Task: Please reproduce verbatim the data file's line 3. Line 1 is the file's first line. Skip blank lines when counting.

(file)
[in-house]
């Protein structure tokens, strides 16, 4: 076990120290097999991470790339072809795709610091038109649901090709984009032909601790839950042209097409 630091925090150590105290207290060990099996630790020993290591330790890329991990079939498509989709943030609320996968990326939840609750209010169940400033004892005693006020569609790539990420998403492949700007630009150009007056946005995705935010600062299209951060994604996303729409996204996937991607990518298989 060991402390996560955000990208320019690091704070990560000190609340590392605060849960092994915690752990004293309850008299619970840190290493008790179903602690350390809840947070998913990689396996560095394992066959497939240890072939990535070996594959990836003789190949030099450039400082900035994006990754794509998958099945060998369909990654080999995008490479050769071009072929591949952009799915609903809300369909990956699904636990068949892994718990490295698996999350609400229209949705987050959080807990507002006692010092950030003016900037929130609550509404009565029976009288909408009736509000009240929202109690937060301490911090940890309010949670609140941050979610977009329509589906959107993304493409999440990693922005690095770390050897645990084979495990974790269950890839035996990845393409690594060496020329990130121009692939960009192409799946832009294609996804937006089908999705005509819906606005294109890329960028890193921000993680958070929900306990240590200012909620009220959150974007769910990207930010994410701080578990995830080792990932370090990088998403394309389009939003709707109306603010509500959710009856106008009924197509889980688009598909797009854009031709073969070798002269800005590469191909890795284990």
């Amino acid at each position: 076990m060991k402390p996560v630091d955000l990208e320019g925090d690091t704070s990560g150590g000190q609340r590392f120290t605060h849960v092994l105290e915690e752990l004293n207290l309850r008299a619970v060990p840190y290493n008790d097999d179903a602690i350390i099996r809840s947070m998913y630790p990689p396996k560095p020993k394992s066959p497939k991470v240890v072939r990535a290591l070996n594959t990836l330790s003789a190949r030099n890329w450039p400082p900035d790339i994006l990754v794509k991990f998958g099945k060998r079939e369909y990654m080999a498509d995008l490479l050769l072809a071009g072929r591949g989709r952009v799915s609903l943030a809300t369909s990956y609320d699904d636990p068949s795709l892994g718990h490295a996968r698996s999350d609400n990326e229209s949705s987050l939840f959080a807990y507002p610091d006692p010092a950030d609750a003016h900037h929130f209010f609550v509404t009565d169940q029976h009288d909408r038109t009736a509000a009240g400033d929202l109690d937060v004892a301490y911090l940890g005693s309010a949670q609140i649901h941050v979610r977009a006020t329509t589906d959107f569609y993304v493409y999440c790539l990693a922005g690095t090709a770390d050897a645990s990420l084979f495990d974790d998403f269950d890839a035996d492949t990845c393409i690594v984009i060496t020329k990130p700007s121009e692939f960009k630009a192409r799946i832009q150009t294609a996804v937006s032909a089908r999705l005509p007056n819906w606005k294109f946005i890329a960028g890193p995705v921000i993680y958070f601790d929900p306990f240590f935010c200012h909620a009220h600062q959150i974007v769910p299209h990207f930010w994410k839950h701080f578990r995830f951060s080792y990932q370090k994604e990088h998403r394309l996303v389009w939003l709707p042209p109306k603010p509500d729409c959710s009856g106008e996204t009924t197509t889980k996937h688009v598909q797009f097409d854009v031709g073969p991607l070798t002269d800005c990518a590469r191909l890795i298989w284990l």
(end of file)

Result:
């Amino acid at each position: 076990m060991k402390p996560v630091d955000l990208e320019g925090d690091t704070s990560g150590g000190q609340r590392f120290t605060h849960v092994l105290e915690e752990l004293n207290l309850r008299a619970v060990p840190y290493n008790d097999d179903a602690i350390i099996r809840s947070m998913y630790p990689p396996k560095p020993k394992s066959p497939k991470v240890v072939r990535a290591l070996n594959t990836l330790s003789a190949r030099n890329w450039p400082p900035d790339i994006l990754v794509k991990f998958g099945k060998r079939e369909y990654m080999a498509d995008l490479l050769l072809a071009g072929r591949g989709r952009v799915s609903l943030a809300t369909s990956y609320d699904d636990p068949s795709l892994g718990h490295a996968r698996s999350d609400n990326e229209s949705s987050l939840f959080a807990y507002p610091d006692p010092a950030d609750a003016h900037h929130f209010f609550v509404t009565d169940q029976h009288d909408r038109t009736a509000a009240g400033d929202l109690d937060v004892a301490y911090l940890g005693s309010a949670q609140i649901h941050v979610r977009a006020t329509t589906d959107f569609y993304v493409y999440c790539l990693a922005g690095t090709a770390d050897a645990s990420l084979f495990d974790d998403f269950d890839a035996d492949t990845c393409i690594v984009i060496t020329k990130p700007s121009e692939f960009k630009a192409r799946i832009q150009t294609a996804v937006s032909a089908r999705l005509p007056n819906w606005k294109f946005i890329a960028g890193p995705v921000i993680y958070f601790d929900p306990f240590f935010c200012h909620a009220h600062q959150i974007v769910p299209h990207f930010w994410k839950h701080f578990r995830f951060s080792y990932q370090k994604e990088h998403r394309l996303v389009w939003l709707p042209p109306k603010p509500d729409c959710s009856g106008e996204t009924t197509t889980k996937h688009v598909q797009f097409d854009v031709g073969p991607l070798t002269d800005c990518a590469r191909l890795i298989w284990l």